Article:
The fundamental purpose of the Villa Park Neighborhood Association is to carry out the charitable and educational purposes stated in the Articles of Incorporation and to engage in activities consistent with those purposes, such as organizing residents to identify common neighborhood problems and to take collective action to address those problems. The Villa Park Neighborhood Association will work to combat community deterioration, ease neighborhood tensions, improve the quality of life for all residents and work for the continued improvement of all aspects of the Villa Park neighborhood.
Contact: JoAnn Phillips, 303-825-5756, firstname.lastname@example.org
The Villa Park neighborhood got its start in 1871, when a mixture of Colorado and eastern developers bought 1000 acres in what is now Villa Park-Barnum area. According to the Rocky Mountain News of August 24, 1871, the group planned a subdivision which would include artifical lakes in ravines on the property, grand views, and streets with pedestrian walkways. Inital plans for the area included a hotel, landscaping by the man who designed Central Park in New York City, and a design consultation group to review plans for the new housing.
Eight years later, in 1879, the still largely-undeveloped land was sold to Phineas Barnum, whose family was extremely active in real estate development in Denver. Barnum is credited with establishing Villa Park School in 1879.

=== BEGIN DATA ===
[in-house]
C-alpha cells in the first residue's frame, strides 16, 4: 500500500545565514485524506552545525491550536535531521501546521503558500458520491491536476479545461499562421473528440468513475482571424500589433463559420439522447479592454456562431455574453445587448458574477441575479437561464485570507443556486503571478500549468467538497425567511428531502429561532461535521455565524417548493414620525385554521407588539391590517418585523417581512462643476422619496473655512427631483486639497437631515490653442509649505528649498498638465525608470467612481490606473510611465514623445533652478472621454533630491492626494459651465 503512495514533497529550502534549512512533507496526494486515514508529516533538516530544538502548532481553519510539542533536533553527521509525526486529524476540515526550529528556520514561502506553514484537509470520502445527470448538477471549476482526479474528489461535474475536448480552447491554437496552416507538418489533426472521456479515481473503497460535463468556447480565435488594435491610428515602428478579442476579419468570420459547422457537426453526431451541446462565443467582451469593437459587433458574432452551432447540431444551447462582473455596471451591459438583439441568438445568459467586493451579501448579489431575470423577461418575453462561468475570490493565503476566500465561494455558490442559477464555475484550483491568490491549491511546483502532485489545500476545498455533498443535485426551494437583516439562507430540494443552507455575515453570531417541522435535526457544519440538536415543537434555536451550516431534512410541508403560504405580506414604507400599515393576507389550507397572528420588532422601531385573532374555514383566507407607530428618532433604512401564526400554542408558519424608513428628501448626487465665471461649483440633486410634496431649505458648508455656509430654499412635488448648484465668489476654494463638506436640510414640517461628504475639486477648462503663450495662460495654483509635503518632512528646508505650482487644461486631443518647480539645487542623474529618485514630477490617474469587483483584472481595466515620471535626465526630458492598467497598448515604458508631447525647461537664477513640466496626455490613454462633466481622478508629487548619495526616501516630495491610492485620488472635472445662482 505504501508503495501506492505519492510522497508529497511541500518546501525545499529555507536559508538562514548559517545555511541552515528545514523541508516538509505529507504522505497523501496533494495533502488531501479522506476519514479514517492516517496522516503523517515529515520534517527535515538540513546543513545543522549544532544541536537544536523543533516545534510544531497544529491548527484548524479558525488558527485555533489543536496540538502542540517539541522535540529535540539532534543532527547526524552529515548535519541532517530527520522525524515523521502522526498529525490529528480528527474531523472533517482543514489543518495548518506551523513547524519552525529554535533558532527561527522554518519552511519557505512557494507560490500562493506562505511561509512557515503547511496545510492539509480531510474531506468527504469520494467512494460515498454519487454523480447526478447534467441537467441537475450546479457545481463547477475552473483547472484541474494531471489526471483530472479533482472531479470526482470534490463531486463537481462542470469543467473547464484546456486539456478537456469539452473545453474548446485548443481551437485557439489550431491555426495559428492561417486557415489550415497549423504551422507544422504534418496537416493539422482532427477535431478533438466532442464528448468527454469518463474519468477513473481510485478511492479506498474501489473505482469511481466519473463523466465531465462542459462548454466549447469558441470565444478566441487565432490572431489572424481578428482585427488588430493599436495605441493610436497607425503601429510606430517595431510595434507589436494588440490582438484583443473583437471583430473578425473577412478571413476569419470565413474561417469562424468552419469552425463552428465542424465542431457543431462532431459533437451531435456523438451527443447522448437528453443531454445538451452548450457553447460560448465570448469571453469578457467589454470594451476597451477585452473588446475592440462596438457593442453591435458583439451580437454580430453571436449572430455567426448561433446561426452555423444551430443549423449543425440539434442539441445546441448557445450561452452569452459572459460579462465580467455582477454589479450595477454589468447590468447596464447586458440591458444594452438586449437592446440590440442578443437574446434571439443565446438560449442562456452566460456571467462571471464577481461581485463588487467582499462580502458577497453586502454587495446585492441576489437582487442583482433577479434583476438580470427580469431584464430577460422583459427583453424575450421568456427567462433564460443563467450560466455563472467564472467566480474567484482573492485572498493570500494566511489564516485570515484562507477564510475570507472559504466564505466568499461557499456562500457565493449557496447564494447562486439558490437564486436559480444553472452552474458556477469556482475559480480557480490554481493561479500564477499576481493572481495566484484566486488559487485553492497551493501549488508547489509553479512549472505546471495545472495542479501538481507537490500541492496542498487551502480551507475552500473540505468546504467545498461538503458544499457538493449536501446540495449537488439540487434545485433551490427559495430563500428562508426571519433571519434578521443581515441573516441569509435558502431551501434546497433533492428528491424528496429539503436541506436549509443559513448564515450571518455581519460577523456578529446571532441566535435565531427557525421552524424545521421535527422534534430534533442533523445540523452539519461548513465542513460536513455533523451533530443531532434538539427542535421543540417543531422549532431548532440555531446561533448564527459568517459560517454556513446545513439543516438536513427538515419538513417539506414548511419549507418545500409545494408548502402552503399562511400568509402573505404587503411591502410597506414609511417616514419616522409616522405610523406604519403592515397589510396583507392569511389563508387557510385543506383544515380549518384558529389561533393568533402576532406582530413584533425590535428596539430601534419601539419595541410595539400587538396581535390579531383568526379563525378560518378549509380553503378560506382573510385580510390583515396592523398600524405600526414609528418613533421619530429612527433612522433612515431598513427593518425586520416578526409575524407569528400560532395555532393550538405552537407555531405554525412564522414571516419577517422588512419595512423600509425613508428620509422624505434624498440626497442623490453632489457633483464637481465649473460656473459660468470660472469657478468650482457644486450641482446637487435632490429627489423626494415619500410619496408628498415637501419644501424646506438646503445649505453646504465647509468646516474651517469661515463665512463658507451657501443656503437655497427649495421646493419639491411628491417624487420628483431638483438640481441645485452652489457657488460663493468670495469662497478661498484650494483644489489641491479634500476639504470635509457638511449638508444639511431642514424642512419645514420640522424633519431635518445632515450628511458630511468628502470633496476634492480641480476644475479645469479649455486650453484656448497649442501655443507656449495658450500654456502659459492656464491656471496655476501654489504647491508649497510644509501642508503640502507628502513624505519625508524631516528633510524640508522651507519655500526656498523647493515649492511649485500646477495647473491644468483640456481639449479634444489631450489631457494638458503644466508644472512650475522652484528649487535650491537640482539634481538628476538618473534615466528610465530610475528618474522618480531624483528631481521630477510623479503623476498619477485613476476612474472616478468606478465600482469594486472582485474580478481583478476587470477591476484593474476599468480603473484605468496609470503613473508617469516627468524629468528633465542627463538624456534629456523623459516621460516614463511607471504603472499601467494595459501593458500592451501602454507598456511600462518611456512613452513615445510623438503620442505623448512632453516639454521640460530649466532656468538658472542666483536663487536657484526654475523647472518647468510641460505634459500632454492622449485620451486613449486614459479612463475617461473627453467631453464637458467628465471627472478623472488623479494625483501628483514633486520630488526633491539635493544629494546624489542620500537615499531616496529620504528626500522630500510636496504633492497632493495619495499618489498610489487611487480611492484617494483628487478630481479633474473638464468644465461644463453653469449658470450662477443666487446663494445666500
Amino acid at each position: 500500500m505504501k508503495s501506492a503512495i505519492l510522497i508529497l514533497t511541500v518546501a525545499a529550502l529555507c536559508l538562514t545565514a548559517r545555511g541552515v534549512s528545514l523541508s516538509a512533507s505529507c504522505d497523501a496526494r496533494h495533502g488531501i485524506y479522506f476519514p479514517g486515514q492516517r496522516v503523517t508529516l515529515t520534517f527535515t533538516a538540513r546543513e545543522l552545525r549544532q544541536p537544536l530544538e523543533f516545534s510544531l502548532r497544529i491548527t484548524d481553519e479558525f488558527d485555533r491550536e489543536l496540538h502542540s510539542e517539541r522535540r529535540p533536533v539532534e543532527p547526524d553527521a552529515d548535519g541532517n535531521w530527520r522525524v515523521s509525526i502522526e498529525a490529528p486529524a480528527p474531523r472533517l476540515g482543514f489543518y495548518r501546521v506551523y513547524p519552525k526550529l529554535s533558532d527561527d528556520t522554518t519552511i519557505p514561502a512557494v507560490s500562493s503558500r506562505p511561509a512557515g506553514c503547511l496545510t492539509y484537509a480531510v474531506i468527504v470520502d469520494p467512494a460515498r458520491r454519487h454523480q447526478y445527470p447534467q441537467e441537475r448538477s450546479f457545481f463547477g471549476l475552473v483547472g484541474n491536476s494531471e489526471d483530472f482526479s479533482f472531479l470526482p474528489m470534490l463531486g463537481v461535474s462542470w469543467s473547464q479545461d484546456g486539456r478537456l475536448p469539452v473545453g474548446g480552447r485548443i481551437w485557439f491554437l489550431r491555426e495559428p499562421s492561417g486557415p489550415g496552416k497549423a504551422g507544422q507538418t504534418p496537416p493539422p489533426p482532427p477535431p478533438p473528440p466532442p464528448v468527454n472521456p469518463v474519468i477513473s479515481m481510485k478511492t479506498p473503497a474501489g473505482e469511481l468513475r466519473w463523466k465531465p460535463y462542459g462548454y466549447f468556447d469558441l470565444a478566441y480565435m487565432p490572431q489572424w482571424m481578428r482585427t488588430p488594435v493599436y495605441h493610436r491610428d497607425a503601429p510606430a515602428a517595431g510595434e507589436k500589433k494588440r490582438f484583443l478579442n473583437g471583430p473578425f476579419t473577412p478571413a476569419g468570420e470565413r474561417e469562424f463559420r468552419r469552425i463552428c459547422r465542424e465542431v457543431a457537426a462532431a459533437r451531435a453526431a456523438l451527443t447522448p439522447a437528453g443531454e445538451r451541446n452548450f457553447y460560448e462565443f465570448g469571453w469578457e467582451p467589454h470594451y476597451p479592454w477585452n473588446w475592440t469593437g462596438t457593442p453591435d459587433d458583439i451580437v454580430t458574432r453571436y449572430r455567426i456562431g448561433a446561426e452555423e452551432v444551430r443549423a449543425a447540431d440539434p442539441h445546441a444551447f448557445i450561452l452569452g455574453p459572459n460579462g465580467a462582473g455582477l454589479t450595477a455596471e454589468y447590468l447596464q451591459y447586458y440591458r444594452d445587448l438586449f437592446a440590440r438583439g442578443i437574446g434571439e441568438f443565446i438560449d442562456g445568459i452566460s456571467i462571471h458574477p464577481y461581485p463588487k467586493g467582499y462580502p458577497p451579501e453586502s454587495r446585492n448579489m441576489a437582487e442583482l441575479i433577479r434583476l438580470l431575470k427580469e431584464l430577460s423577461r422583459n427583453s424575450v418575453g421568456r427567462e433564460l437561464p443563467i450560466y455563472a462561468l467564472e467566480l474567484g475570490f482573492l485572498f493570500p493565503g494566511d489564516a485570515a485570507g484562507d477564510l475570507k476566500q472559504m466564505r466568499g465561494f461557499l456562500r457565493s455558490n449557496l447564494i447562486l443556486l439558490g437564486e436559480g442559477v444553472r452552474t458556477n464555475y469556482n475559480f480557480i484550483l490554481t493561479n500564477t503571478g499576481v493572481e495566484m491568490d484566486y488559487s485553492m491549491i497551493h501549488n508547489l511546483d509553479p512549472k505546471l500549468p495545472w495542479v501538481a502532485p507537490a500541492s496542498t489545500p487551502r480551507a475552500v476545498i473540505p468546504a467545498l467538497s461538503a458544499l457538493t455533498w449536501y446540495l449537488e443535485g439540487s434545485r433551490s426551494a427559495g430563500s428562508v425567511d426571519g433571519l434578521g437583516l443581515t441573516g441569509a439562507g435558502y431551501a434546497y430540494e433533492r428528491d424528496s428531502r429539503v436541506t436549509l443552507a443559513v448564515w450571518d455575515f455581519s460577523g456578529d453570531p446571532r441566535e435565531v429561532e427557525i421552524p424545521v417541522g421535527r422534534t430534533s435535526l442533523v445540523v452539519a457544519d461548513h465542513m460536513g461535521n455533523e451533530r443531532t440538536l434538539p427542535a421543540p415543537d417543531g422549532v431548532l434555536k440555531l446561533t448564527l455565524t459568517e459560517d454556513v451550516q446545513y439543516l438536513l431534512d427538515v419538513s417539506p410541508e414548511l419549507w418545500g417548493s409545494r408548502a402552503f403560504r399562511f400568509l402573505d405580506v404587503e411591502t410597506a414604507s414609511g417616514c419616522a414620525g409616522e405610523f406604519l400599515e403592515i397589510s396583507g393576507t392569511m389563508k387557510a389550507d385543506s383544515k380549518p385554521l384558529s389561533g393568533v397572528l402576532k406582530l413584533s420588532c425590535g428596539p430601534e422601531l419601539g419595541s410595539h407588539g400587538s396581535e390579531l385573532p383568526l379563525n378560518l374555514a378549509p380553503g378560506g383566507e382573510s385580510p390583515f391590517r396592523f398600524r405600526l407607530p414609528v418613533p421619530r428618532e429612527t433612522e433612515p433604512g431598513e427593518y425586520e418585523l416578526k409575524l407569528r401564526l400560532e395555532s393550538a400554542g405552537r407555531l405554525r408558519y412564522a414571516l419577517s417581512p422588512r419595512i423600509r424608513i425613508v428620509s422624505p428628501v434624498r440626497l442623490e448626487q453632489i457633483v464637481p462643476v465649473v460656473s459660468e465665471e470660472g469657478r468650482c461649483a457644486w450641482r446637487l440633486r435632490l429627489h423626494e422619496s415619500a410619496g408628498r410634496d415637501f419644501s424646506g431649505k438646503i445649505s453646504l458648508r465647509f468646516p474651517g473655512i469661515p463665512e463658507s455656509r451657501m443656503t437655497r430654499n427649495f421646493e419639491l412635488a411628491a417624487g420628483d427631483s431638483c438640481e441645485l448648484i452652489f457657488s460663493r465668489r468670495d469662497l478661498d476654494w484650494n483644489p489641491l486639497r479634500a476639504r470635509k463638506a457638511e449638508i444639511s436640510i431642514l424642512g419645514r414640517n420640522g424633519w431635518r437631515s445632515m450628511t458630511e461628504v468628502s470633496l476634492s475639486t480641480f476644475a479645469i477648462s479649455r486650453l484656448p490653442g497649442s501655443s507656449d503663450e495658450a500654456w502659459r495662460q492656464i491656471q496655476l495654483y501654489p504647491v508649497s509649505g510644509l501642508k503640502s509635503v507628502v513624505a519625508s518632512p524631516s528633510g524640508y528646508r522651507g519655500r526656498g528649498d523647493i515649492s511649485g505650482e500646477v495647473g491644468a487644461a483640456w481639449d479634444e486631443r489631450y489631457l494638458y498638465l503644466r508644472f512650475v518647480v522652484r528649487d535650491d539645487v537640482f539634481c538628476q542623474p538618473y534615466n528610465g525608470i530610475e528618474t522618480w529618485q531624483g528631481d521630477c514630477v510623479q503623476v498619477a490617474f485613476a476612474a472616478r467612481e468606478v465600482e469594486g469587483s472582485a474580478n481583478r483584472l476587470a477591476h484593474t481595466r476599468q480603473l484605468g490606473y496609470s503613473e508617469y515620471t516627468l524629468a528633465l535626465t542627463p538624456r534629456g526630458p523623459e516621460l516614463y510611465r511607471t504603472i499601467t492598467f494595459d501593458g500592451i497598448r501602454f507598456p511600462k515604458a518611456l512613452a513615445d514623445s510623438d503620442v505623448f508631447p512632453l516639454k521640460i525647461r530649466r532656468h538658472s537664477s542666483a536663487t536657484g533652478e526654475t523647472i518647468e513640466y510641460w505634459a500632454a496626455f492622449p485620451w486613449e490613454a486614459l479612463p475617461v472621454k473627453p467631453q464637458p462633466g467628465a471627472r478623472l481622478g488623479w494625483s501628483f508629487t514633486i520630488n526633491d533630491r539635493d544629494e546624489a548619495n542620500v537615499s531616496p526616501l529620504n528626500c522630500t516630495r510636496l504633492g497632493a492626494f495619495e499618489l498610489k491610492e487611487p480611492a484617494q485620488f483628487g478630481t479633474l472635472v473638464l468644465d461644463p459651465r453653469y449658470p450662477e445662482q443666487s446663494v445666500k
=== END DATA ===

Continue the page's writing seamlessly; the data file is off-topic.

From 1900 to 1939, slow but steady residential development occurred in Villa Park. An average of 14 dwelling units were added per year, with a total of 577 single and multi-unit dwellings added during this time. Over 91.5% of these were single-unit dwellings. From the 1940’s through 1950’s, the area was largely built-out with single-unit dwellings. During the late 1950’s, and into the 1960’s and 1970’s, multi-unit construction predominated, particularly on sites at the western edge of Villa Park.
Villa Park’s hilly topography provides panoramic views of downtown Denver and the Rocky Mountains, particularly from Lakewood/Dry Gulch which divides the neighborhood diagonally. The gulches and ravines provide open space for bike ways and parks. The Lakewood/Dry Gulch bike way connects to the Platte River Valley Greenway and truly is an asset to the Villa Park Neighborhood.
Now, I know the last 4 paragraphs have not been about the neighborhood association, but I wanted you to know a little bit about us and how our neighborhood came to be. The historical section came from the Villa Park Neighborhood Plan. The neighborhood planning process help to launch the Villa Park Neighborhood Association. However, this wouldn’t have happen without a lot of help from neighborhood residents who cared